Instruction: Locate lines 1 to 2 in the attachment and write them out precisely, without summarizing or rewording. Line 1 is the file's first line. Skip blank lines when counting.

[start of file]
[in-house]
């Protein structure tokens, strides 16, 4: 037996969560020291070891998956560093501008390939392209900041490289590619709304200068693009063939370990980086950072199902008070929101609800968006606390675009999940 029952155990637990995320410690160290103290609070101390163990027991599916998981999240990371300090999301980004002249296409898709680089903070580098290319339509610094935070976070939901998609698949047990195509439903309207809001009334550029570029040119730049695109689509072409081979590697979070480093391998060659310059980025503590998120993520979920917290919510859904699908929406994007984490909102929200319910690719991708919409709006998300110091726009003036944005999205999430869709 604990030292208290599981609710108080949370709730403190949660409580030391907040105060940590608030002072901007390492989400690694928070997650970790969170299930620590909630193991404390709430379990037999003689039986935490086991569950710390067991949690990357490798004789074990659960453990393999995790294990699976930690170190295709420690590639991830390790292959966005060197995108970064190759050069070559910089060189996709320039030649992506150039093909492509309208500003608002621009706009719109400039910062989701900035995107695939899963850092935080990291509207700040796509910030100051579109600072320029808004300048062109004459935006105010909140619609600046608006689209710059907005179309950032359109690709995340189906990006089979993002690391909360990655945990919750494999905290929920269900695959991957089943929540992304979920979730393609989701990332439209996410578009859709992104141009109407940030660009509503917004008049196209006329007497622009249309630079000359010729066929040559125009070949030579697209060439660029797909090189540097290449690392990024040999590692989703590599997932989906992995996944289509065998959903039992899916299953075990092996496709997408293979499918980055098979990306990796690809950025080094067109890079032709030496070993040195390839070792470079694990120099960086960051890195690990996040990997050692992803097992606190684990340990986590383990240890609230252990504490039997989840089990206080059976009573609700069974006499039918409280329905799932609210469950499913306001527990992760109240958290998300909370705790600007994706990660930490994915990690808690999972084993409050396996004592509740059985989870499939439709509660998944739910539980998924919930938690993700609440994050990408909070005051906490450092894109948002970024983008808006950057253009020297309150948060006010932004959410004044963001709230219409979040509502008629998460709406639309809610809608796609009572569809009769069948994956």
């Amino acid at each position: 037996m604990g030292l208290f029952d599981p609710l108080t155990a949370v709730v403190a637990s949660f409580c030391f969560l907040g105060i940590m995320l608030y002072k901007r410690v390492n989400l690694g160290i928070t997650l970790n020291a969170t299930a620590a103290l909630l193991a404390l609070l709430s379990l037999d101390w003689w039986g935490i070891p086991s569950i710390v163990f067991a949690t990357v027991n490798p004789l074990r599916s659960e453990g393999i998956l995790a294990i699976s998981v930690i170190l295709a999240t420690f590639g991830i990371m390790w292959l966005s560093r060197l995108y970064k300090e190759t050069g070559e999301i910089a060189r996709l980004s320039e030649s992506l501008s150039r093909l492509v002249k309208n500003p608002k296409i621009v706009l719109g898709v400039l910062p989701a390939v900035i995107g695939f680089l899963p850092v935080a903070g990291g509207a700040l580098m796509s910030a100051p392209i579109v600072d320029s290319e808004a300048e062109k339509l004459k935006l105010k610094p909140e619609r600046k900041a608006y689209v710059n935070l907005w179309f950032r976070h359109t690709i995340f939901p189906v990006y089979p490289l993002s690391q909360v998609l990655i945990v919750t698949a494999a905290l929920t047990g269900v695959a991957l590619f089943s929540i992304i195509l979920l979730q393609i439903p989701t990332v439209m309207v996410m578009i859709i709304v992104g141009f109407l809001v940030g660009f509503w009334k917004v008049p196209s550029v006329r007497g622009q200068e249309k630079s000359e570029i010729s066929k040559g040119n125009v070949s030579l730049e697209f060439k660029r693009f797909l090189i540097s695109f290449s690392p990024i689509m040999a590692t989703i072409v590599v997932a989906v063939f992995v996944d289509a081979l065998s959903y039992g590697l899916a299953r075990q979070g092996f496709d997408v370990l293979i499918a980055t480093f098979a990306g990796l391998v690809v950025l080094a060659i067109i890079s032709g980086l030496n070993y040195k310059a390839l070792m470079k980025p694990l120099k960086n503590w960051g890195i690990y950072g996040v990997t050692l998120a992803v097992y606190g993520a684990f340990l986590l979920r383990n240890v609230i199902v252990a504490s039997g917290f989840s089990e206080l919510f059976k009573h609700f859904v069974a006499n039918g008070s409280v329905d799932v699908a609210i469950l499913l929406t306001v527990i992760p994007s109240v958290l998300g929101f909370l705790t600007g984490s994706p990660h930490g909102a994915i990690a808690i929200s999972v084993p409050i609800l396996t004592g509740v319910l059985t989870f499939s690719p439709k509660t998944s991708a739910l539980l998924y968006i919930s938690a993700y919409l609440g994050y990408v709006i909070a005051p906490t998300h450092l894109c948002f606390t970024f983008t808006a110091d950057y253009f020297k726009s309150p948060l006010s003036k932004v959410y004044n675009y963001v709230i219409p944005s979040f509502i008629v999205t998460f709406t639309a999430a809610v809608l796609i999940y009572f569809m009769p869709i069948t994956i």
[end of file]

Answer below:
[in-house]
């Protein structure tokens, strides 16, 4: 037996969560020291070891998956560093501008390939392209900041490289590619709304200068693009063939370990980086950072199902008070929101609800968006606390675009999940 029952155990637990995320410690160290103290609070101390163990027991599916998981999240990371300090999301980004002249296409898709680089903070580098290319339509610094935070976070939901998609698949047990195509439903309207809001009334550029570029040119730049695109689509072409081979590697979070480093391998060659310059980025503590998120993520979920917290919510859904699908929406994007984490909102929200319910690719991708919409709006998300110091726009003036944005999205999430869709 604990030292208290599981609710108080949370709730403190949660409580030391907040105060940590608030002072901007390492989400690694928070997650970790969170299930620590909630193991404390709430379990037999003689039986935490086991569950710390067991949690990357490798004789074990659960453990393999995790294990699976930690170190295709420690590639991830390790292959966005060197995108970064190759050069070559910089060189996709320039030649992506150039093909492509309208500003608002621009706009719109400039910062989701900035995107695939899963850092935080990291509207700040796509910030100051579109600072320029808004300048062109004459935006105010909140619609600046608006689209710059907005179309950032359109690709995340189906990006089979993002690391909360990655945990919750494999905290929920269900695959991957089943929540992304979920979730393609989701990332439209996410578009859709992104141009109407940030660009509503917004008049196209006329007497622009249309630079000359010729066929040559125009070949030579697209060439660029797909090189540097290449690392990024040999590692989703590599997932989906992995996944289509065998959903039992899916299953075990092996496709997408293979499918980055098979990306990796690809950025080094067109890079032709030496070993040195390839070792470079694990120099960086960051890195690990996040990997050692992803097992606190684990340990986590383990240890609230252990504490039997989840089990206080059976009573609700069974006499039918409280329905799932609210469950499913306001527990992760109240958290998300909370705790600007994706990660930490994915990690808690999972084993409050396996004592509740059985989870499939439709509660998944739910539980998924919930938690993700609440994050990408909070005051906490450092894109948002970024983008808006950057253009020297309150948060006010932004959410004044963001709230219409979040509502008629998460709406639309809610809608796609009572569809009769069948994956």